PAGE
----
We enjoin stakeholder theory, radical-cultural feminist theory, and critical race theory with critical intersectionality to critique findings which suggest that there still are significantly more men than women on nearly every Fortune 500 board of directors, with only six corporations featuring (50-50%) gender equity in 2017. Also, only 4.1% board members are women of color and 9% are men of color. Sixty-five people of color on corporate boards serve on more than one board. This means there are even fewer people of color filling top corporate leadership positions than meets the eye. The proposed alternative course of action is for boards of directors to follow the example of the small handful of peer Fortune 500 corporations that have achieved greater levels of board diversity, equity, and inclusion.

Details

Public Relations for Social Responsibility
Type: Book
ISBN: 978-1-80043-168-3

Keywords

Article
Publication date: 11 November 2014

Po-Ju Chen, Dipendra Singh, Ahmet Bulent Ozturk and Abdullah Makki

– The objective of this study was to examine the effects of performance and uniqueness as predictors of fundraising event quality.

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Abstract

Purpose

The objective of this study was to examine the effects of performance and uniqueness as predictors of fundraising event quality.

Design/methodology/approach

This study utilized intercept surveys collected from attendees at a non-profit fundraising event organized by the tourism and hospitality industry in a major tourism destination. Factor analysis was used to explore underlying event performance dimensions. Multiple regression analysis was used to assess predictability of event performance and unique experience design as predictors of event quality.

Findings

Three salient dimensions were identified: Hedonic Event Performance, Event Design Performance and Informative Event Performance. Of the three dimensions, Hedonic Event Performance was found to significantly predict Event Quality. However, Unique Event Experience provided stronger predictability of Event Quality.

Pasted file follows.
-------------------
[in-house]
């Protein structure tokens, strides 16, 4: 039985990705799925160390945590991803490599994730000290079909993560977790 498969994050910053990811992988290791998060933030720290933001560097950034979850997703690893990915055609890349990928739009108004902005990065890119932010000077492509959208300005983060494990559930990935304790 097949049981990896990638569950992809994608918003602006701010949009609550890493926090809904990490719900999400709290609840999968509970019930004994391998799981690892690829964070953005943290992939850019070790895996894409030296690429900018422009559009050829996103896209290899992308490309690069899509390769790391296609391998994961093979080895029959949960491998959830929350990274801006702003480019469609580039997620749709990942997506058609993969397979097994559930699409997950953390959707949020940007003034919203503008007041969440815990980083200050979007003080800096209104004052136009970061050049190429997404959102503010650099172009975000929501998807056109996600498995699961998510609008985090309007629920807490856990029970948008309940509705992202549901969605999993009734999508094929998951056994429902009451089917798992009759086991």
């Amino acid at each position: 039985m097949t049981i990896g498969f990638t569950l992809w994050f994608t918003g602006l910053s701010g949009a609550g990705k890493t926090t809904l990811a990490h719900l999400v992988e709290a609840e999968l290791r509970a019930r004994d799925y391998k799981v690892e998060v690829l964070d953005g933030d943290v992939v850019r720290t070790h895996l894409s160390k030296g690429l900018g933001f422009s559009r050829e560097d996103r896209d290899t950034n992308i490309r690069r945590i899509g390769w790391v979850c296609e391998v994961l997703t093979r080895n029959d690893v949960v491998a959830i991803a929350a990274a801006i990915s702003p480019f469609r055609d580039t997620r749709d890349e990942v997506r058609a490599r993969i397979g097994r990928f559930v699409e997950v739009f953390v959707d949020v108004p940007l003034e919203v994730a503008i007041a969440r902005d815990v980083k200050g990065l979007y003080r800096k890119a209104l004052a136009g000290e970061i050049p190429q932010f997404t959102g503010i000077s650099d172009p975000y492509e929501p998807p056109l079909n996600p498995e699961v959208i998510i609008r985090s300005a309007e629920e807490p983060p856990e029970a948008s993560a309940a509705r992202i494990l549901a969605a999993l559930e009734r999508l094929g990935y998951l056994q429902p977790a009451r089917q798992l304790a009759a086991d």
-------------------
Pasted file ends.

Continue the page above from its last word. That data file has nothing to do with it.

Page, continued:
Research limitations/implications

The results provide information which can be utilized by event organizers or managers to enhance the overall quality of fundraising events. The distinct attributes of event success identified in this study can be capitalized upon for improving future attendance. The use of event attendees from one particular event, which focused on a very specific cause, can be considered a limitation of the study.

Originality/value

This study focused on identifying different dimensions of a fundraising event which impact quality. The study provides insight into uniqueness of event experiences and their effect on event quality.

Details

Tourism Review, vol. 69 no. 4
Type: Research Article
ISSN: 1660-5373

Keywords

Article
Publication date: 17 May 2019

Suhail M. Ghouse, Monica Chaudhary and Omar Durrah

This paper aims to explore and analyze the various consumer socialization agents for the young Omani Arab children, who play a key role in the family purchase process.

Abstract

Purpose

This paper aims to explore and analyze the various consumer socialization agents for the young Omani Arab children, who play a key role in the family purchase process.

Design/methodology/approach

A mixed method research approach was adopted in the form of a survey and short interviews for the study. The study was performed on the children in the age group of 7-14 years, enrolled in Omani schools. The socialization factors were grouped through the exploratory factor analysis and multiple regression analysis was conducted to assess the impact of the factors on the purchase of various product categories. Finally, short personal interviews with the children were made to validate the results.

Findings

A model was proposed incorporating the four different socialization patterns of Omani children involving parents, friends, television and internet. The model was tested with the purchase of different product categories through multiple regression analysis. The results supported the parents, television and friends while rejected the internet as a means of socialization of Omani children. The qualitative analysis also revealed the same results, further incorporating the role of other family members in the socialization of the children.